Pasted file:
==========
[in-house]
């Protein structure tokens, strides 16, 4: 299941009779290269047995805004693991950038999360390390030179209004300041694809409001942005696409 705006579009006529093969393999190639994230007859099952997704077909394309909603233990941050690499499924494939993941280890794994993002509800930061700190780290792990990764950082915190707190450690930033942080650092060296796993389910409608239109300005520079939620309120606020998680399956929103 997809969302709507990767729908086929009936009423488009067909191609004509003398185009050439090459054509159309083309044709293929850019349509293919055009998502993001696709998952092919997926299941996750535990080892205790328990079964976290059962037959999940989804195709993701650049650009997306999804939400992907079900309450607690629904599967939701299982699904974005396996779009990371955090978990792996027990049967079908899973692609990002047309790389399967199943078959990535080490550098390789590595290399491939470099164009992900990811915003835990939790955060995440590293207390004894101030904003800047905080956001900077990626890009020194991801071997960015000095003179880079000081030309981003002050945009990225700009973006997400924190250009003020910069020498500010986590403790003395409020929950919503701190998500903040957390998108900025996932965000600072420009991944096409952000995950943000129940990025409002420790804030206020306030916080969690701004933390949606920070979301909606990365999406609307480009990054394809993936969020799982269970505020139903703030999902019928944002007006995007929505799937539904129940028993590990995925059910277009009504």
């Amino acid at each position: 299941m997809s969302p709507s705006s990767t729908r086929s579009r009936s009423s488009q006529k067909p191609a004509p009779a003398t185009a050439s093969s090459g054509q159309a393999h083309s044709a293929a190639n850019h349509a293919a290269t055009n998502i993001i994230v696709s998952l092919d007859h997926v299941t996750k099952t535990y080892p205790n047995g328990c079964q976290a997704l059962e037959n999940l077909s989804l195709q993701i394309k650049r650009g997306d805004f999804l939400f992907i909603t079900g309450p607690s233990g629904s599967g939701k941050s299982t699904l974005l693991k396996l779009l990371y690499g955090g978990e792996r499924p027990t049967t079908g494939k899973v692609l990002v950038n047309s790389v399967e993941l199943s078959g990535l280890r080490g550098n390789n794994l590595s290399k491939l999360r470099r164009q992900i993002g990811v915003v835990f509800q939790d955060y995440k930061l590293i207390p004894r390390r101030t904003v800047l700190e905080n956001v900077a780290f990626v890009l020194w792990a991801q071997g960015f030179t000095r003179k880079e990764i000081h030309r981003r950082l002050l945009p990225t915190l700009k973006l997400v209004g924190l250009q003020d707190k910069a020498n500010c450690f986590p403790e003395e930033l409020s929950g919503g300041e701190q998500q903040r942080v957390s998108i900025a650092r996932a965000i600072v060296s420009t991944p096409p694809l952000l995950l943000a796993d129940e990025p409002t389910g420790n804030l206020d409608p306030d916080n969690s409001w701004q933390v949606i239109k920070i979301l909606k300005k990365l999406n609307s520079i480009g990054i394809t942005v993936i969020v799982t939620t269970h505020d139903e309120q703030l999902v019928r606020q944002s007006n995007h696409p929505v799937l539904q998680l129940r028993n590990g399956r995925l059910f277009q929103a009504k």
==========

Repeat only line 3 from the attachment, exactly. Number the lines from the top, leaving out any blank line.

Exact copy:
């Amino acid at each position: 299941m997809s969302p709507s705006s990767t729908r086929s579009r009936s009423s488009q006529k067909p191609a004509p009779a003398t185009a050439s093969s090459g054509q159309a393999h083309s044709a293929a190639n850019h349509a293919a290269t055009n998502i993001i994230v696709s998952l092919d007859h997926v299941t996750k099952t535990y080892p205790n047995g328990c079964q976290a997704l059962e037959n999940l077909s989804l195709q993701i394309k650049r650009g997306d805004f999804l939400f992907i909603t079900g309450p607690s233990g629904s599967g939701k941050s299982t699904l974005l693991k396996l779009l990371y690499g955090g978990e792996r499924p027990t049967t079908g494939k899973v692609l990002v950038n047309s790389v399967e993941l199943s078959g990535l280890r080490g550098n390789n794994l590595s290399k491939l999360r470099r164009q992900i993002g990811v915003v835990f509800q939790d955060y995440k930061l590293i207390p004894r390390r101030t904003v800047l700190e905080n956001v900077a780290f990626v890009l020194w792990a991801q071997g960015f030179t000095r003179k880079e990764i000081h030309r981003r950082l002050l945009p990225t915190l700009k973006l997400v209004g924190l250009q003020d707190k910069a020498n500010c450690f986590p403790e003395e930033l409020s929950g919503g300041e701190q998500q903040r942080v957390s998108i900025a650092r996932a965000i600072v060296s420009t991944p096409p694809l952000l995950l943000a796993d129940e990025p409002t389910g420790n804030l206020d409608p306030d916080n969690s409001w701004q933390v949606i239109k920070i979301l909606k300005k990365l999406n609307s520079i480009g990054i394809t942005v993936i969020v799982t939620t269970h505020d139903e309120q703030l999902v019928r606020q944002s007006n995007h696409p929505v799937l539904q998680l129940r028993n590990g399956r995925l059910f277009q929103a009504k």